In the zip code of our community, a popular home-valuation website lists 112 homes for sale, of which 28 are 'distressed' (pre-foreclosure, pre-foreclosure auction, etc). Researching some of the properties sold recently, some exchanged hands at lower prices than they were valued at more than ten years ago before the recession. I know a couple of homeowners who are experiencing concerns with their mortgages. (For those who are keeping score politically, the town is on its second Republican Selectman.) 'Recovery' is not a word on everyone's lips. View Comment
Have you ever lived under the NHS in the UK or any other European health system of 'socialized medicine?' If not, please don't display your ignorance. I experienced the system for the better part of three decades. My mother-in-law is over 90 years of age, and seniors in the US would envy her care. When was the last time you expected a doctor to go to your home for a 'house call?' The 1950's? Happens in the UK all the time -- at no cost to the patient. Her prescriptions are at no cost, her cataract surgery was at no cost, her knee replacements were at no cost, her nurse visits twice a week are at no cost, her check-ups every six months are at no cost (a van transports her to the facility at no cost). And forget about the 'death panels' -- I repeat, she is over 90. Our uncle in his 80's felt ill at home, and the ambulance was summoned at no cost. How many people here in the US hesitate to call for help if they worry about the bill? (Our community just raised the service fee to $3,600 for emergency personnel to come.) Most of the 'specialist' doctors do work on the NHS. My spouse recovered from a badly broken leg, and his specialist was on the NHS hospital staff, so even if you paid privately for it, you received the same treatment.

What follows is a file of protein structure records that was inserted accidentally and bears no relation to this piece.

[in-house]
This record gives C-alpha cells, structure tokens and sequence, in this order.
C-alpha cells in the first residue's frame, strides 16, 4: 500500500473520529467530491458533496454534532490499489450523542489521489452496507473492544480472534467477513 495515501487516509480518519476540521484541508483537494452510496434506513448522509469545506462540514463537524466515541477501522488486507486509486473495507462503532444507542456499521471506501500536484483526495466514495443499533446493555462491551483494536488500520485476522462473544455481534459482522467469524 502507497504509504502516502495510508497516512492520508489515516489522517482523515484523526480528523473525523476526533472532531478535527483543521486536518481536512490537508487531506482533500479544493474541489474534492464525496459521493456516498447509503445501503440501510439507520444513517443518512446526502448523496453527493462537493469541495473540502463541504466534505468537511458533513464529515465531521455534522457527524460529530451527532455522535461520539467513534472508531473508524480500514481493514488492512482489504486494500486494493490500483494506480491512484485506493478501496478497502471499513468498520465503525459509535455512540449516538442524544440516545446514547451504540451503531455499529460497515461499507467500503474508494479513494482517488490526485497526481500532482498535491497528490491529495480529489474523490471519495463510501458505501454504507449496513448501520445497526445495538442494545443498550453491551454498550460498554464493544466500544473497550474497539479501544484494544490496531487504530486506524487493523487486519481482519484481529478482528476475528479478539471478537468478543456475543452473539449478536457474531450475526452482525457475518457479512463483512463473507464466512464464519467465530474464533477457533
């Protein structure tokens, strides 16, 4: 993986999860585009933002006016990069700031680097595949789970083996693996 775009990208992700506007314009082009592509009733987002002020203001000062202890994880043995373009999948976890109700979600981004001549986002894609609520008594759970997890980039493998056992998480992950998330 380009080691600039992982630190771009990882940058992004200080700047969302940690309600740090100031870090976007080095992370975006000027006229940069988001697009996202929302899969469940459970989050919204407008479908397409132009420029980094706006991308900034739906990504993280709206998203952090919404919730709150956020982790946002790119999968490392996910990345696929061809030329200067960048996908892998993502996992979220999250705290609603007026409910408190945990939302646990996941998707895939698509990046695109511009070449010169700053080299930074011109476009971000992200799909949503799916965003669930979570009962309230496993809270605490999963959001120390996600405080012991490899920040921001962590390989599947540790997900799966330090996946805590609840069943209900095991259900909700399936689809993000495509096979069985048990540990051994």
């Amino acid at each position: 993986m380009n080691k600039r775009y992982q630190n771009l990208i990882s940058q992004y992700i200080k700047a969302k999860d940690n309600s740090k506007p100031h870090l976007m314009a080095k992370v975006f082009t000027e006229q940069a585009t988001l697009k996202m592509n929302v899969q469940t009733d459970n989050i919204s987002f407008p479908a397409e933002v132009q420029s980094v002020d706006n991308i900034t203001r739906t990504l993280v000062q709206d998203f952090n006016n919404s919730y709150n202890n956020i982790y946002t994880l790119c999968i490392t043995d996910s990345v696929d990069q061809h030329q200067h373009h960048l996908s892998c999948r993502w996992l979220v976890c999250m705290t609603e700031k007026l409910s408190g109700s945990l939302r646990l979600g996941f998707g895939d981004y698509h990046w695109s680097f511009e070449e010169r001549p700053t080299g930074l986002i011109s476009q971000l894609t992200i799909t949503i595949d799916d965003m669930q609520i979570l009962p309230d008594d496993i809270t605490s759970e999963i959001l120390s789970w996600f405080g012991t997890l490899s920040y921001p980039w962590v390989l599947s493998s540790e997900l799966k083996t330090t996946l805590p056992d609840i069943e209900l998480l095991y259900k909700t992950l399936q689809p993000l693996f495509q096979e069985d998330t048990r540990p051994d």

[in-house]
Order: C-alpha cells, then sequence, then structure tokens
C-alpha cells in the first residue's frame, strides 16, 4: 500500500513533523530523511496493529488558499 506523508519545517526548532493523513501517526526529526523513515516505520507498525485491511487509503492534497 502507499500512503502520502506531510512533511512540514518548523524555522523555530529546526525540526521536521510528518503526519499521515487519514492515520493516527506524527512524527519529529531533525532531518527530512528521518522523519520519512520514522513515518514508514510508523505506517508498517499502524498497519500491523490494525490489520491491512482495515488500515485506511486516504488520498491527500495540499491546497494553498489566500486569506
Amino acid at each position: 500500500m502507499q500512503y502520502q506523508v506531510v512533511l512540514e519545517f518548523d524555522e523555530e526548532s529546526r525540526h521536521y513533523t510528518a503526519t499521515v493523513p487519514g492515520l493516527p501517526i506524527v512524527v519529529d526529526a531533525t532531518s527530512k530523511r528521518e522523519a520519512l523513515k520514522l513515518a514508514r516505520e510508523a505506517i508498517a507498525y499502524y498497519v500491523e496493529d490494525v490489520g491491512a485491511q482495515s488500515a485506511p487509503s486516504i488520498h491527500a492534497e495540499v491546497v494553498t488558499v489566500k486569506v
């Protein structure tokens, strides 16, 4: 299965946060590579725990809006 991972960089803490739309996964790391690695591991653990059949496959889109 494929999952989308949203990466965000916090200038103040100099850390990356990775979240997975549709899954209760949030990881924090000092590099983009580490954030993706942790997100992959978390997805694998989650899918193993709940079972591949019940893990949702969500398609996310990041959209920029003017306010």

The 'no cost to the patient' treatment is 'not free' -- it is paid by employee wage deductions from paychecks and therefore in line with their salary.
Would you be surprised to hear that the exec of a US medical devices manufacturer was on one of the financial networks in the past discussing his company shares price and explaining that the business would sell a piece of equipment abroad for the equivalent of $5,000US (because prices to European hospitals must be negotiated by law), but that a US facility 'would not blink an eye' at charging $35,000 for the same device? Is it any wonder then that US patients have such large medical bills that can decimate a family's finances to the point of bankruptcy? One of the employees at my spouse's work got a phone call to say their child had fallen at school and needed to go to the ER to see if there were any injuries to be treated -- the anxious parent actually responded asking if the ER visit was 'absolutely necessary' because the insurance deductible was several thousands of dollars that the family could not afford. This is from someone WITH medical insurance. It would not have happened in a European country. My Canadian friends return there to receive medical treatment when they are able, and I know an American who purchases a prescription there because the price is 1/3 of the cost in the US. How many people avoid going to see a doctor in the US because they can not afford it? Your doctor may be the 'best in the world', but if you stay away because it is 'beyond your means' financially, you have zero treatment. View Comment
This is an objective question and neither to pass judgment for or against firearms control -- if the aim of the Constitution in the right to own weapons is 'to keep the gov at bay', the gov retains more 'fire power' than any arsenal that a private individual can stockpile, so the individual will not 'win out' against any gov confrontation -- the individuals who do choose to 'take on' the gov forces usually lose their lives -- and often take their own in the end with the weapons they relied on for protection. It just seems that the case laid out in the Constitution does not hold the relevancy in these modern times. Any opinions? View Comment
The kids' actions show how detached their focus is in the aftermath of Newtown. And as for BB guns being somehow considered not a threat, no one wants their child coming home with an eye put out by the mishandling of what some people deem a harmless 'toy.' View Comment